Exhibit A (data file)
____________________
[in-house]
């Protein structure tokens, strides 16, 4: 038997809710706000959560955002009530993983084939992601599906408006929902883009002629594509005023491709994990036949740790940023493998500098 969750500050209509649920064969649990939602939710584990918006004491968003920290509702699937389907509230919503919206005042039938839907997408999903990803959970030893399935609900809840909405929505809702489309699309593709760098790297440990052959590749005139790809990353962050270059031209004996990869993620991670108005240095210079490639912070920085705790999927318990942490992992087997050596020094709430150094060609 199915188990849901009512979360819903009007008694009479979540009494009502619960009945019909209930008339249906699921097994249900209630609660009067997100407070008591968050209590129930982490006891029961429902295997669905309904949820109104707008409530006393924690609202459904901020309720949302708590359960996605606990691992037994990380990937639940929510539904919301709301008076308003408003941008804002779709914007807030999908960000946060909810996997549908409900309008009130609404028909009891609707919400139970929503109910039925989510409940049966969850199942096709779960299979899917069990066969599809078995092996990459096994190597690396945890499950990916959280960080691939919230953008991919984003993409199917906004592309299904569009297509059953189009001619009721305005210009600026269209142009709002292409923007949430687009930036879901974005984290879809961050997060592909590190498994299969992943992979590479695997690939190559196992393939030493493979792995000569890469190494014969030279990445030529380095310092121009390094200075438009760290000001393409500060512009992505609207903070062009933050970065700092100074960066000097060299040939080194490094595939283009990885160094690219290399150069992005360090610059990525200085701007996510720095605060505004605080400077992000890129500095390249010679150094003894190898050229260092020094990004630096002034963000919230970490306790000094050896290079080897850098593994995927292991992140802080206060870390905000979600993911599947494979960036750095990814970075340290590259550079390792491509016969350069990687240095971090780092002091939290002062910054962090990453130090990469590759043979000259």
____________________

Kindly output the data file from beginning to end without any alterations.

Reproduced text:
[in-house]
């Protein structure tokens, strides 16, 4: 038997809710706000959560955002009530993983084939992601599906408006929902883009002629594509005023491709994990036949740790940023493998500098 969750500050209509649920064969649990939602939710584990918006004491968003920290509702699937389907509230919503919206005042039938839907997408999903990803959970030893399935609900809840909405929505809702489309699309593709760098790297440990052959590749005139790809990353962050270059031209004996990869993620991670108005240095210079490639912070920085705790999927318990942490992992087997050596020094709430150094060609 199915188990849901009512979360819903009007008694009479979540009494009502619960009945019909209930008339249906699921097994249900209630609660009067997100407070008591968050209590129930982490006891029961429902295997669905309904949820109104707008409530006393924690609202459904901020309720949302708590359960996605606990691992037994990380990937639940929510539904919301709301008076308003408003941008804002779709914007807030999908960000946060909810996997549908409900309008009130609404028909009891609707919400139970929503109910039925989510409940049966969850199942096709779960299979899917069990066969599809078995092996990459096994190597690396945890499950990916959280960080691939919230953008991919984003993409199917906004592309299904569009297509059953189009001619009721305005210009600026269209142009709002292409923007949430687009930036879901974005984290879809961050997060592909590190498994299969992943992979590479695997690939190559196992393939030493493979792995000569890469190494014969030279990445030529380095310092121009390094200075438009760290000001393409500060512009992505609207903070062009933050970065700092100074960066000097060299040939080194490094595939283009990885160094690219290399150069992005360090610059990525200085701007996510720095605060505004605080400077992000890129500095390249010679150094003894190898050229260092020094990004630096002034963000919230970490306790000094050896290079080897850098593994995927292991992140802080206060870390905000979600993911599947494979960036750095990814970075340290590259550079390792491509016969350069990687240095971090780092002091939290002062910054962090990453130090990469590759043979000259």